Hot Take: It’s a predictable drama/romantic comedy that feels more suitable for a TV movie if it weren’t for some hot, provocative sex scenes thrown in the mix. It’s a Lifetime movie, if Lifetime’s target audience were African American thirtysomethings.
When you refer to a film as competent, is that a good thing? It feels like it should be complimentary but typically, if the best thing you can say about a film is that it’s competent, we’re probably not talking about anything great. Yet the perfect word to describe The Perfect Match is competent. There’s not a lot of emotion and it’s hard to get too blown away by the mostly predictable plot twists (or lack thereof) but it’s not a bad movie to watch.
The Perfect Match features an ensemble cast centered around Charlie (Terrence J.) and his two best friends – Rick and Victor (Donald Faison and Robert C. Riley). Charlie is a man whore, Rick is his married friend trying to have a baby and Victor is his engaged friend trying to give the love of his life the wedding of his dreams. They make a bet that if Charlie stays with one woman for the month leading up to the wedding, he’ll get hooked. Charlie meets the mysterious Eva (Cassie). Insert standard rom com happenings. Add sage advice from a supporting character (this time it is Charlie’s sister played by Paula Patton) and a B-list cameo (welcome French Montana) and you have The Perfect Match.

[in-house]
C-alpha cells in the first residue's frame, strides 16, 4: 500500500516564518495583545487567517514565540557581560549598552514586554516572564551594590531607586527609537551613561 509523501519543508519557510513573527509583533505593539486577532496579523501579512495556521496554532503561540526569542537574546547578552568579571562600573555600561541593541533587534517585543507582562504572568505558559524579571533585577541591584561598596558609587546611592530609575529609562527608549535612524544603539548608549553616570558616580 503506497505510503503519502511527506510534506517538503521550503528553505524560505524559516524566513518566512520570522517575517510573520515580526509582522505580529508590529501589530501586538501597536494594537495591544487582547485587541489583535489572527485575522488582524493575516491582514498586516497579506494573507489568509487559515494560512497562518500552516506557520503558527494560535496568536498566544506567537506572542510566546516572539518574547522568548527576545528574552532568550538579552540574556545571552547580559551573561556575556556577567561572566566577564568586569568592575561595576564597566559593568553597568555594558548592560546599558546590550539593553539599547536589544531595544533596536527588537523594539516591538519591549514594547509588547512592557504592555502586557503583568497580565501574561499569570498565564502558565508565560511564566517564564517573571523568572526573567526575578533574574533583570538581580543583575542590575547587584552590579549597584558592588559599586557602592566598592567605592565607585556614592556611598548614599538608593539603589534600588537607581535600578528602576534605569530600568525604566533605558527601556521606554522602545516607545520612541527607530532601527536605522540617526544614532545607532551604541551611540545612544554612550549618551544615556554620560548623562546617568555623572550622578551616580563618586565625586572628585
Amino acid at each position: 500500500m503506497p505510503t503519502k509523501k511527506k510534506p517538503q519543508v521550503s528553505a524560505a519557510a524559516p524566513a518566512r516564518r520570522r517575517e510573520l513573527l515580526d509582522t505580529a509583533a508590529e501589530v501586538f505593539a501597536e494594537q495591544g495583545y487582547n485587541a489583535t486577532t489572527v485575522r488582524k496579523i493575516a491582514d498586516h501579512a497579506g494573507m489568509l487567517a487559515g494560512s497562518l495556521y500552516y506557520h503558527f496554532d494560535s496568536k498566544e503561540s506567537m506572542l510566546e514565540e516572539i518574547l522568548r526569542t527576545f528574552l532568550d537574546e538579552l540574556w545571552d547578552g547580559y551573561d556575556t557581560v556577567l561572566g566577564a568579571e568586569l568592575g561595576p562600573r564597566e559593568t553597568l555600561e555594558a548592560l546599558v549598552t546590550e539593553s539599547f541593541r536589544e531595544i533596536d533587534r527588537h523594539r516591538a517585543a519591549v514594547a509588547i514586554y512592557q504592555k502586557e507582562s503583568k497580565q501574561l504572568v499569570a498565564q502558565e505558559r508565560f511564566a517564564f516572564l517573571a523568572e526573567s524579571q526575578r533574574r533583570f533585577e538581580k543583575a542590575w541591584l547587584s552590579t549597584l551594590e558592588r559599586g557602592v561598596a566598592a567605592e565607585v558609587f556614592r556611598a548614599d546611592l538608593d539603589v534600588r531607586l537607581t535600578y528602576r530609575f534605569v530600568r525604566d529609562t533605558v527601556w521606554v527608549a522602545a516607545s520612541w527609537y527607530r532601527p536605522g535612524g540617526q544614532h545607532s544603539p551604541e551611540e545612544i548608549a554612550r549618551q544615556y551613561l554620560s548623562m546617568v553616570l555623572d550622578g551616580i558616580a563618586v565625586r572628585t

“Spoiler Free” Pros
- French Montana
Okay, so the French Montana cameo is pretty humorous. Not sure why they cut down the screen time of French’s monkey/manager Julius though. See, now you’re thinking this isn’t as standard as made out to be. Well, it is but that might be because of the limited screen time the monkey gets.
As Charlie’s love interest Eva, Cassie sizzles every time she is on the screen.
“Spoiler Free” Cons
Although there is one twist that might catch you off-guard, there’s nothing groundbreaking in this standard, competent drama/rom com.
- Show Me the Funny
There is a humorous element to the film and it definitely has the potential to be funnier. However, some of the supporting cast is underutilized and the film has the fatal flaw of doing too much. If there was a focus on the humor, it might have been better but the funny scenes feel like an afterthought even though they do make you laugh.
- The Look of a B-Movie
While the film will easily cover it’s modest $5 million budget, it sacrificed a lot in the shooting. There was a lot of money thrown into making Charlie’s posh bachelor pad lavish so I guess there wasn’t much left over for film or sound quality.